App Reviewed on: iPad Air 2
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If you like Advance Wars, giant robots, and kaiju, it's unlikely that Super Senso has flown under your radar. It's a multiplayer-only turn-based strategy game where players fight each other using a deck of military units they've constructed in addition to a giant hero character, known as a Senso. Although the early weeks of the game's release have been rocky from a technical standpoint, the underlying gameplay is solid, strategic experience.
Super Senso feels like a strategy game that's cobbled together out of good ideas from other titles that came before it. The game's combat systems feel like they are ripped straight from Advance Wars, and the deck building mechanics look and act exactly like they do in Clash Royale. The only real thing that Super Senso adds to the mix is some giant hero characters and some awkward “baditude” in its writing.
For the most part, it's a winning combination. Games start with players simply having control of their Sensos, but every turn they can spend resources (like Clash Royale's Elixir) to spawn units on the map from a floating base on their side of the map. The goal of each match is to destroy the other player's base before they destroy yours.
The combat in Super Senso is mostly pretty standard as far as turn-based strategy goes. Your units can be anything from basic infantry to artillery cannons, and each unit has its own strengths, weaknesses, and associated spawning cost. Each battlefield is subdivided into a grid that all units can move and attack across once per turn.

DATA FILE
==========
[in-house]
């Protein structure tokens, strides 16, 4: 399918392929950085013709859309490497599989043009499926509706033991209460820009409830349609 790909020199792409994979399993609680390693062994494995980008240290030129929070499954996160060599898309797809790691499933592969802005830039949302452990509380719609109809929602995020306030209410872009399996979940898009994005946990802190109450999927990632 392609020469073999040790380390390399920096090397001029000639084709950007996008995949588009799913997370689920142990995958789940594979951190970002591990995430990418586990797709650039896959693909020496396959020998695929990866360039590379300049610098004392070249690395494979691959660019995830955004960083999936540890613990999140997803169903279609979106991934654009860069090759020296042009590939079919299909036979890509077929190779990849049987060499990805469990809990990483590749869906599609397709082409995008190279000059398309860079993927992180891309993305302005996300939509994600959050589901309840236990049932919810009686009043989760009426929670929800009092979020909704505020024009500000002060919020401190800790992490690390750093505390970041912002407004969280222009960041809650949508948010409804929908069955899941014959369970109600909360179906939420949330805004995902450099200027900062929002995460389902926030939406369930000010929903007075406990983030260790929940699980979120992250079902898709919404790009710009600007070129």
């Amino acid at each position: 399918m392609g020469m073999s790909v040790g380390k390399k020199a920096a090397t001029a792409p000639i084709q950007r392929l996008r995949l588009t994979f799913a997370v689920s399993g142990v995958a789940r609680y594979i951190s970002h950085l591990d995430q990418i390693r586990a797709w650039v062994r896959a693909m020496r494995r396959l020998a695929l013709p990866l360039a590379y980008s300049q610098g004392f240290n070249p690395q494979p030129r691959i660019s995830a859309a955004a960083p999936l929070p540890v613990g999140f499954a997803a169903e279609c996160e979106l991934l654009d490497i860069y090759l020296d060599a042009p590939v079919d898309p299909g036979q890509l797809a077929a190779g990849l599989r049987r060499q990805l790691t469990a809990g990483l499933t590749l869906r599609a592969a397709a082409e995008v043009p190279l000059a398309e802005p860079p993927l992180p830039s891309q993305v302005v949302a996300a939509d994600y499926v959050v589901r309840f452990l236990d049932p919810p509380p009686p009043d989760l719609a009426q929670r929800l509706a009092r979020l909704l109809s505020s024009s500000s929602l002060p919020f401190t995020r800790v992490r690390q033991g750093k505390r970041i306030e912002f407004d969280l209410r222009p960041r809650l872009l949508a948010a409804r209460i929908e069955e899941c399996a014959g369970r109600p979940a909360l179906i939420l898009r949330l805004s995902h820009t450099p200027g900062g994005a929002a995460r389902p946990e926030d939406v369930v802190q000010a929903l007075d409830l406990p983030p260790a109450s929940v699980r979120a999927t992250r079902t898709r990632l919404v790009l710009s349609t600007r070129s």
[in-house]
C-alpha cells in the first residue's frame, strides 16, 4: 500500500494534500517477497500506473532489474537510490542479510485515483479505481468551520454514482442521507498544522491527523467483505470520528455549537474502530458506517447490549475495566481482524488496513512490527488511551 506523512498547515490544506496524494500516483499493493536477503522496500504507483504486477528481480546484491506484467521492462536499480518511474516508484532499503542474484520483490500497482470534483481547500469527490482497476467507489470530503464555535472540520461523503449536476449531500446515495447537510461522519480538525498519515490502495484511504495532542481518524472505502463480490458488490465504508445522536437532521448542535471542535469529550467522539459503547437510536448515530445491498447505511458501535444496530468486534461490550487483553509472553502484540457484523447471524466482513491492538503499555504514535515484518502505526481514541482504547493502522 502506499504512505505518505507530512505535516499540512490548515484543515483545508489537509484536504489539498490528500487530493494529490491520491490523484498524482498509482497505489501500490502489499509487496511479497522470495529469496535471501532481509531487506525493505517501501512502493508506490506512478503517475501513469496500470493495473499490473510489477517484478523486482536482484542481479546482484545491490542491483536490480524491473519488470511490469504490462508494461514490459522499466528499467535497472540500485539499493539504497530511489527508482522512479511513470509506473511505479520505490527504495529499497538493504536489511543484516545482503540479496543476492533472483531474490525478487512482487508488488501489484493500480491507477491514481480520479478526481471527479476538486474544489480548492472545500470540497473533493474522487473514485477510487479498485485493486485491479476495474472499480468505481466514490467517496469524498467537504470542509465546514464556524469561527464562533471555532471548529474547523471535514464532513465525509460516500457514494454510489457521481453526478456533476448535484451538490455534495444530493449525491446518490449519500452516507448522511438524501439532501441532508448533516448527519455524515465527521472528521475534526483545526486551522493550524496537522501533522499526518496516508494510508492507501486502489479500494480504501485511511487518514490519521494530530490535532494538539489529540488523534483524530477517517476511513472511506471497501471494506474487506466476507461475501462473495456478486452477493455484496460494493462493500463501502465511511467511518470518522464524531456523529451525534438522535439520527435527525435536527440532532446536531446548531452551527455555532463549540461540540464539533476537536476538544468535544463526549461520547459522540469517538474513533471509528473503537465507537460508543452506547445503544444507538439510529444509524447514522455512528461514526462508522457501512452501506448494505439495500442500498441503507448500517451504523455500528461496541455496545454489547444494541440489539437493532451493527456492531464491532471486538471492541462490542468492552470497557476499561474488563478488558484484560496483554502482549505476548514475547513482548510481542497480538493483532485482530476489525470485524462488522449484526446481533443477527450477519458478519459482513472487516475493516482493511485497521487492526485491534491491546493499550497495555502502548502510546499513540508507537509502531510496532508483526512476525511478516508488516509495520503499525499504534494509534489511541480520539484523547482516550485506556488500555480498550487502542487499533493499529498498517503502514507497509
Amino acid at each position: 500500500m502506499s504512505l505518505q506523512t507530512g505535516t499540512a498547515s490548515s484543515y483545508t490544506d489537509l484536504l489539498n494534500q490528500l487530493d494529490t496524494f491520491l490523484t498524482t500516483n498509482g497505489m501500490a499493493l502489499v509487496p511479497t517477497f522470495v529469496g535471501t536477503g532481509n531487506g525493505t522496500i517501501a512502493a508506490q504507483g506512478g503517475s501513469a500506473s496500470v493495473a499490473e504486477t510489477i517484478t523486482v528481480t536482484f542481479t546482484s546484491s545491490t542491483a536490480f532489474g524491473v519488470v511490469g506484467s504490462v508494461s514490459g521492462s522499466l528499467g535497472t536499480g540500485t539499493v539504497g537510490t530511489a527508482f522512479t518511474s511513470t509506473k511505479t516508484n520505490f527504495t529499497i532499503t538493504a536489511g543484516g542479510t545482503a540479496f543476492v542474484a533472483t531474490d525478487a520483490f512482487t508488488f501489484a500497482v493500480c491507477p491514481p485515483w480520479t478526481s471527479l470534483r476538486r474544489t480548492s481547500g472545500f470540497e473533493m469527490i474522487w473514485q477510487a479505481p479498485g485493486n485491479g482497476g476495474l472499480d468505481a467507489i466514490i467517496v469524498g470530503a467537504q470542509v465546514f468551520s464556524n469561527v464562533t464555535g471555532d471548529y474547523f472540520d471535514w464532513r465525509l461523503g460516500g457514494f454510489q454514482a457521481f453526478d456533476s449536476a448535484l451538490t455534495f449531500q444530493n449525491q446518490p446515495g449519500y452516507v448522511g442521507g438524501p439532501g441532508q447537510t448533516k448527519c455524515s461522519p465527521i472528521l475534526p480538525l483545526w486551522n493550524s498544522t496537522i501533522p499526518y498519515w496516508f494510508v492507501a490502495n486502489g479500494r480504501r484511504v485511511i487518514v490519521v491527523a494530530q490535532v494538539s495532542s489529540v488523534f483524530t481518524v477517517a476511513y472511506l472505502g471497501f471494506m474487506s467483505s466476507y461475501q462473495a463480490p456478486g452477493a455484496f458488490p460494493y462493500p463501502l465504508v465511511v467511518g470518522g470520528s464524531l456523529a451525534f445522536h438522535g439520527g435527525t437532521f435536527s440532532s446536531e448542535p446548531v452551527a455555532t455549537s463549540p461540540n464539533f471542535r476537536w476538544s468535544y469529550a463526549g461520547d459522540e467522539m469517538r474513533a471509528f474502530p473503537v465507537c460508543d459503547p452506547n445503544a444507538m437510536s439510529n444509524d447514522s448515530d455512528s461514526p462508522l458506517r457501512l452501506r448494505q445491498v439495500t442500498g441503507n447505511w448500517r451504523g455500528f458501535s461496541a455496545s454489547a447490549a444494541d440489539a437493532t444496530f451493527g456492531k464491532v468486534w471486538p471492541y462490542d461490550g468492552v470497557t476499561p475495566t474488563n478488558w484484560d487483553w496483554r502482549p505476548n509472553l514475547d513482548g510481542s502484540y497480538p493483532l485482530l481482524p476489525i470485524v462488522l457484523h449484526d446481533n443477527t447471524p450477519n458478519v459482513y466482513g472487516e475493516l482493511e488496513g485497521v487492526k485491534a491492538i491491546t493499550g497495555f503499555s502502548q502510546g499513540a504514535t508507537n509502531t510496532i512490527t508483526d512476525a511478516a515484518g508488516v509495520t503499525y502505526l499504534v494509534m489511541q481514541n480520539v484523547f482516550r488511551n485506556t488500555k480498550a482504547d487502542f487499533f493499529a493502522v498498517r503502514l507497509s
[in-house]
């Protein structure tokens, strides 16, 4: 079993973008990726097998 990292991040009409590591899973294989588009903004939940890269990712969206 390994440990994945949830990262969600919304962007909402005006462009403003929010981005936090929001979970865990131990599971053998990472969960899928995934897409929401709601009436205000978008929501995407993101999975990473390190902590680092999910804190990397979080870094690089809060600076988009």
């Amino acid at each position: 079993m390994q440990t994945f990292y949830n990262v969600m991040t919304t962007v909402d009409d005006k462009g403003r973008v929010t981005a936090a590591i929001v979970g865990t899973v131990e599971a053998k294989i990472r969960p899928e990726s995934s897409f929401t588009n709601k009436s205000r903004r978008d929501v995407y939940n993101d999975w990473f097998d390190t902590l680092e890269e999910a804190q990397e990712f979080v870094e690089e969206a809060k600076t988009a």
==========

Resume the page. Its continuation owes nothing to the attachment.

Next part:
In addition to this, players can unlock new Sensos to lead their armies. These Sensos might be strong melee fighters with high defense, ranged attackers, or something else entirely. The idea of having these hero units is a neat touch because each new one you unlock can prompt you to make new deck combinations around them.
It's also worth noting that Super Senso isn't just about who can spit out the most units to overwhelm the enemy base. The game has a combo system that allows players to deal damage to their opponents if they take out enough enemy units. This prevents the game from being about rushdown tactics and more about strategic use and preservation of the units that you spawn.
The only real times that Super Senso isn't fun are when the game isn't working as intended. This includes the myriad bugs present in the inital release of the game, as well as the few times I experienced where I was placed in a match where I was completely outclassed by my opponent's army.
The bugs (for the most part) have gone away thanks to updates, but there are still times where it feels like I lose matches because the person I'm playing has unlocked or upgraded better units than mine. Since Super Senso's upgrade system follows Clash Royale's to a T, this is kind of hard to avoid. Just know that if you're a free player, you'll likely have a few matches where things feel a little unfair because someone shelled out to build a better army.
The bottom line
Super Senso is a smart combination of ideas plus some cool mecha-on-kaiju action. It isn't perfect, but it seems like its worst issues are mostly behind it. If you're looking for a quality, multiplayer strategy game in the vein of Advance Wars, I'd recommend Super Senso, but perhaps not ahead of something a little more balanced like Warbits.